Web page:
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Chef’s Night: Lamb Enchanted Evening

Food pr0n gallery from our chef's night dinner on 11/29/2010. The objective? Match meal courses to the Northern Michigan wines Ian and Linda brought back from their upstate adventure. Jack handled most of the planning with Ian's guidance on the wine profiles. We ate very well. Recipes coming soon. -/// "Rogue Estate Chef's Night - 11/29/2010"

From R.E.: Lamb Enchanted Evening, posted by Bob Perye on 12/01/2010 (53 items)

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A consummate nerd, yet still plays well with others.

Chef’s Night – “Ducking Around Again”

At long last, I'm excited to present a new Rogue Estate feature: FOOD PR0N. Photo galleries of epicurean excellence taken during our weekly "Chef's Night" gatherings as well as an occasional field trip to an offbeat market or restaurant. This week's gallery is from 11/01/2010 - Chef Jack Wynne led an awesome autumnal expedition with an amazing plate of duck, two ways (Confit and roasted breast) over a "salad" of wilted spinach, roasted redskin potatoes, dried cherries, toasted pecans, mushrooms and onions tied together with a port and duck stock reduction. I brought the starter course to the table in the form of a lightly spiced pumpkin stew, Ian Malbon introduced us to a Pelee Island Cab Franc and Amantadillo Sherry which paired perfectly with the duck and stew respectively and Raquel gave us a sugar-sweet finish with her wild blueberry slump cakes. One of the best meals we've collaborated on to date, but enough typing - on with the eye-candy! -/// "Rogue Estate chef's night 11/01/10 - Jack Wynne leads RE on a duck rematch"

From R.E. Mission: ducking around again, posted by Bob Perye on 11/02/2010 (58 items)

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A consummate nerd, yet still plays well with others.

Late Night Inspiration

A silly post on facebook led to a flash of inspiration this evening that resulted in what is sure to be a hit with any after hours appetite craving carbs and cheese - all the goodness of a grilled cheese sandwich and a plate of pirogi combined! The raw material per sandwich:
  • 2 large slices of rye bread
  • 2 tbl butter
  • 1/8 cup shredded sharp cheddar cheese
  • 1/8 cup shredded queso cheese
  • 1/4 cup pickled (or fresh) onion, diced
  • 2 potato and cheese pirogi
  • 1 slice polish ham (or other cured deli meat)
  • Horseradish and black pepper to suit your taste.
Cast iron is my weapon of choice, but this is grilled cheese, not rocket science, so whatever you have available will work just fine. Preheat your cooking vessel on medium, drop the butter in and melt it to lube the surface, then add your onions and suatee them til they start to go translucent. Scoot the onions off to the side and add your pirogi, and bread slices. distribute the cheeses evenly on top of the bread so it can melt while the bread is toasting and the pirogi and onions are cooking. Adjust your heat and scoot things around as needed to prevent burning. Carbon is not delicious. When the cheese is getting melty, put the deli slice on and warm it up on both sides. While that's happening, use your tongs to move all the onion goodness to the cheesy bread, distributing evenly. Place the deli slice on one slice and if you like horseradish, spoon a little on the deli slice to coat. After about 8 minutes you should have a good brown on both sides of the pirogi and the bread should be toasted and the contents of the bread melty and fixed in place. move the bread slices off to a plate to rest for a moment, turn the heat up a little bit and add a few tablespoons of water and cover the pirogi with a lid to allow them to steam. Once the pirogi are tender and hot, move them off to a cutting board to rest until cool enough to handle without losing your fingerprints. then put diagonal slices in them, enough to spread the pasta out and flatten the contents a little without breaking into pieces or losing all the filling all over the cutting board. Mop any remaining water out of the pan and over low heat, return the two slices of bread. Add the pirogi to the slice without the deli meat and sprinkle a little cheese on top. put the deli meat slice on top of the pirogi slice, give it a quick press to get everything fixed with that cheese, turn off the heat and cover to let it all melt together for a minute. Move the finished sandwich to a plate, slice as desired and serve. For added insurance prior to slicing, shove a couple of toothpicks or pretzel sticks through to secure the layers. I prefer pretzel coz they taste better. Serve or eat - it's a great late night / after bar snack that will cure what ails - or ales - you.  Mucho gracias to my Foodie pal Liz for the inspiration. Cook this one up and let me know how it works out in the comments. We love reader & eater participation here at The Rogue Estate - it's a full-contact cooking blog. ;) -///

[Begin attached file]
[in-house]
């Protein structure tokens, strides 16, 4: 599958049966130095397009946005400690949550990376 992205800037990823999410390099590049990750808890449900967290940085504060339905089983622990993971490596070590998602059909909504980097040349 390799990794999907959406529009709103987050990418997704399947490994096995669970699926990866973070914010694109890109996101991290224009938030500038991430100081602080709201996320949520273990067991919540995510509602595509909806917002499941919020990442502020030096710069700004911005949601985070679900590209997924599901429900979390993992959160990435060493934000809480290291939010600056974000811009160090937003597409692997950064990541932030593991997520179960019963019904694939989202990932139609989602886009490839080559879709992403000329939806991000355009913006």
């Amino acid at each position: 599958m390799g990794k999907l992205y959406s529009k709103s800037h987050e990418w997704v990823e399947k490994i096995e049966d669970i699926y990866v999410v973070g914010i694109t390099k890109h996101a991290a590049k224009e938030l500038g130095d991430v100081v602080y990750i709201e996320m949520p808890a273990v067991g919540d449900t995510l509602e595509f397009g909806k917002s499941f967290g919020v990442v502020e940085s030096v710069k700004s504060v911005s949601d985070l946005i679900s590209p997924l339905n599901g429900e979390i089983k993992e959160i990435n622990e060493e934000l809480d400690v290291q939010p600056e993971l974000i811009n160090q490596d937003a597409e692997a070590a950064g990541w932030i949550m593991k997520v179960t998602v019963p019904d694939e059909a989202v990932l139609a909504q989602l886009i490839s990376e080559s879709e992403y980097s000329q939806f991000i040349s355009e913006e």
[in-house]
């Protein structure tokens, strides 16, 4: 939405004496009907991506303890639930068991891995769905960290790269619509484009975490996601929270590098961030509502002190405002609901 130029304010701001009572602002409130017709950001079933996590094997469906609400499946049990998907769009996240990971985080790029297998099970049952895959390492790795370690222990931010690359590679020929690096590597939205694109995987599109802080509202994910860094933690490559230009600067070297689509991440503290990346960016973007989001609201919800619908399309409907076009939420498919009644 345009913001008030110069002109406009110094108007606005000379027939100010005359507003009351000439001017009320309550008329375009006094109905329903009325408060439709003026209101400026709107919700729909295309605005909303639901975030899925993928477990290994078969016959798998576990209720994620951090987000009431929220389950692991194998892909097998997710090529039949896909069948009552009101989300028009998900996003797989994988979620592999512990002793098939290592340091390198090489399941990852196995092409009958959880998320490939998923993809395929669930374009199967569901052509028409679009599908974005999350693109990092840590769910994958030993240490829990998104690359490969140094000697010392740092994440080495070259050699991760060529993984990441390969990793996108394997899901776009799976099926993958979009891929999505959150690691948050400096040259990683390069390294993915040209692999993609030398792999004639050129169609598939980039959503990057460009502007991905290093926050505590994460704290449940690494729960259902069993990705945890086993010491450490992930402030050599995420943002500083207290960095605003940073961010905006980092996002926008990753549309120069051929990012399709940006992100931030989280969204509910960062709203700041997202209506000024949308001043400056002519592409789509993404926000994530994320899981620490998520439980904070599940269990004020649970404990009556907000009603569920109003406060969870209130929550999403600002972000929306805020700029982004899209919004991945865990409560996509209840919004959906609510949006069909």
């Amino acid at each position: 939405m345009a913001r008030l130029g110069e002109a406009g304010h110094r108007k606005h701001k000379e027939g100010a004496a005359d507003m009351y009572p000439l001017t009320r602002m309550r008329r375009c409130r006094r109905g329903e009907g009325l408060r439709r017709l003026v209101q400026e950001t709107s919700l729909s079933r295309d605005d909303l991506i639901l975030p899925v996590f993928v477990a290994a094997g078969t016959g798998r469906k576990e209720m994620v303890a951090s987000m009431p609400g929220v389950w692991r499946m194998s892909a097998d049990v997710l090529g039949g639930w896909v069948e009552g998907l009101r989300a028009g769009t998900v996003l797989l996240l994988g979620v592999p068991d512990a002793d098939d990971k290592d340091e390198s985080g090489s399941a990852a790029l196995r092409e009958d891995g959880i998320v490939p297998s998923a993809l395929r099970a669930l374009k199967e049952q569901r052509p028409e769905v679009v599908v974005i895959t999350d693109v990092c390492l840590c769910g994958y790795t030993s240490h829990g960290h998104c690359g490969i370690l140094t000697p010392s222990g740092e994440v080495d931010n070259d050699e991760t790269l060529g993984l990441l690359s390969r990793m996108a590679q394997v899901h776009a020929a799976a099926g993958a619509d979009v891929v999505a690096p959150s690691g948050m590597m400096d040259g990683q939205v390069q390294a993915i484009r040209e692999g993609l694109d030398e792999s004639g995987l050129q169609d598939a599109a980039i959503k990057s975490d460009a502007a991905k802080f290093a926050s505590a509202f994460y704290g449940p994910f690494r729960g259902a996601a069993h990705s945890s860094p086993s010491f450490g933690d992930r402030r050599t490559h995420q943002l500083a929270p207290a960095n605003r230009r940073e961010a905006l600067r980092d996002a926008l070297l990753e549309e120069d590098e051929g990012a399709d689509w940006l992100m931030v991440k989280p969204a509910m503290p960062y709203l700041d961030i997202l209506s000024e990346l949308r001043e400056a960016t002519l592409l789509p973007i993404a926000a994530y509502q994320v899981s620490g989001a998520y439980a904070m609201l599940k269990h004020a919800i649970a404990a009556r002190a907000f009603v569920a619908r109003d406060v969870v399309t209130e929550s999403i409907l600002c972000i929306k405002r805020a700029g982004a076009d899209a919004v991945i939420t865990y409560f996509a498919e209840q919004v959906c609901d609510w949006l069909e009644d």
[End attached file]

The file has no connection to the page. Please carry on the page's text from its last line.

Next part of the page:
A consummate nerd, yet still plays well with others.

Getting into quite a pickle

grapesI remember the moment clearly - it was a Sunday morning, unremarkable on the surface. I sat in my study, watching past episodes of "After Hours With Daniel" (Boulard) while sipping coffee. A few minutes into a New Orleans episode I heard the words "Pickled grapes" and time stopped. "Pickled WHAT?" I grabbed the mouse and dragged the video back a minute to watch again. Pickled grapes. My mind reeled. I'd never even conceived a thought of such a thing. How would it work? What would it taste like? I watched the remainder of the episode hoping for a clue. Afterhours is pretty light on technique, so the mystery remained. I began searching and found few mentions, but one site looked reputable and offered a basic recipe. A shopping list made, and off to the produce market. I was in luck, they had 5 varieties of grapes, including black grapes which I'd never tasted before. Back to the kitchen and ready to work, I decided on straying from the path of the base recipe immediately, as it looked a bit tame for my tastes. After a few hours, I had five jars filled with five variations. Below are the recipes for my two favorites. stuffFor both recpies, mix ingredients and bring just to a boil in a saucepan, then remove from heat. allow the pickling solution to cool before adding it to the jars. This will prevent your grapes from wrinkling and losing their crunch. Use a pairing knife to slice the caps off the grapes for a clean appearance and add as many as possible to a mason jar without crushing. any grapes will do - however I found that the seedless reds held their crunch best and presented the most appealing color. Pour the cooled pickling solution to fill the jar, cap tightly and refrigerate for no less than 24 hours, preferably longer. I found my test subjects were best after 72 hours. Each recipe will fill 1 mason jar loaded with average sized grapes. Pickled Grapes - Rogue Estate Method #1 This batch was light, sweet with a hint of the mustard's tartness.